The clinical examination includes an evaluation of overall responsiveness, brain-stem reflexes, and apnea testing. The patient should be deeply comatose, with no response to painful or verbal stimuli, including decorticate or decerebrate posturing. He or she should also have no spontaneous movement, including shivering, seizures, or respiratory movement. The single exception is movement resulting from spinal reflexes. The assessment of responsiveness and movement requires that the effects of all neuromuscular blocking agents and sedatives have worn off completely.”
Mr. Terisi’s column is bad enough but the Wall Street Journal cannot be absolved of blame. Terisi would have had a far smaller audience and a minimized effect had the Wall Street Journal used sound journalistic judgment and trashed this extremely shoddy piece of journalism. WSJ ought to join Terisi in the public apology I called for earlier but I expect neither to do so because that takes “class” and integrity — commodities which neither seem to possess.
Lodge your protest at Wall Street Journal Contact:
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You may comment in the space provided or email your thoughts to me at firstname.lastname@example.org. And – please spread the word about the immediate need for more organ donors. There is nothing you can do that is of greater importance. If you convince one person to be an organ and tissue donor you may save or positively affect over 60 lives. Some of those lives may be people you know and love.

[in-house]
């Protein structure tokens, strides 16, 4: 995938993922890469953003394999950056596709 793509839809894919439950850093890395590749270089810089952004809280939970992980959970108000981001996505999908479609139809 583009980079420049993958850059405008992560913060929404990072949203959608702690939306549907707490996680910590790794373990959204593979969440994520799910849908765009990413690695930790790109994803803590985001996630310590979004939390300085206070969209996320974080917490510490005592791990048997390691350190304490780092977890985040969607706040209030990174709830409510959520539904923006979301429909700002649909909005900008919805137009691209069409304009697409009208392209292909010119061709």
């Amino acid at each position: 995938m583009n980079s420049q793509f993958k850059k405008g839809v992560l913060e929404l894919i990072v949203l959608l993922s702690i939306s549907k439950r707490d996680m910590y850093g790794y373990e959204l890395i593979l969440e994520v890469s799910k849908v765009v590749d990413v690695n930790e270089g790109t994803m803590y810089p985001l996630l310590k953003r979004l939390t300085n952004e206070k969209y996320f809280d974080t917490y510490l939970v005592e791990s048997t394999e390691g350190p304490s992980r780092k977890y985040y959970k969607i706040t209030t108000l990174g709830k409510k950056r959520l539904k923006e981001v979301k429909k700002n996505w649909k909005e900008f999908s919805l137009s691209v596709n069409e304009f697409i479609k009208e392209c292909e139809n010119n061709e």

Please view our video “Thank You From the Bottom of my Donor’s heart” on http://www.organti.org This video was produced to promote organ donation so it is free and no permission is needed for its use.
Also…there is more information on this blog site about other donation/transplantation issues. Additionally we would love to have you join our Facebook group, Organ Transplant Initiative The more members we get the greater our clout with decision makers.
Heart Transplant recipient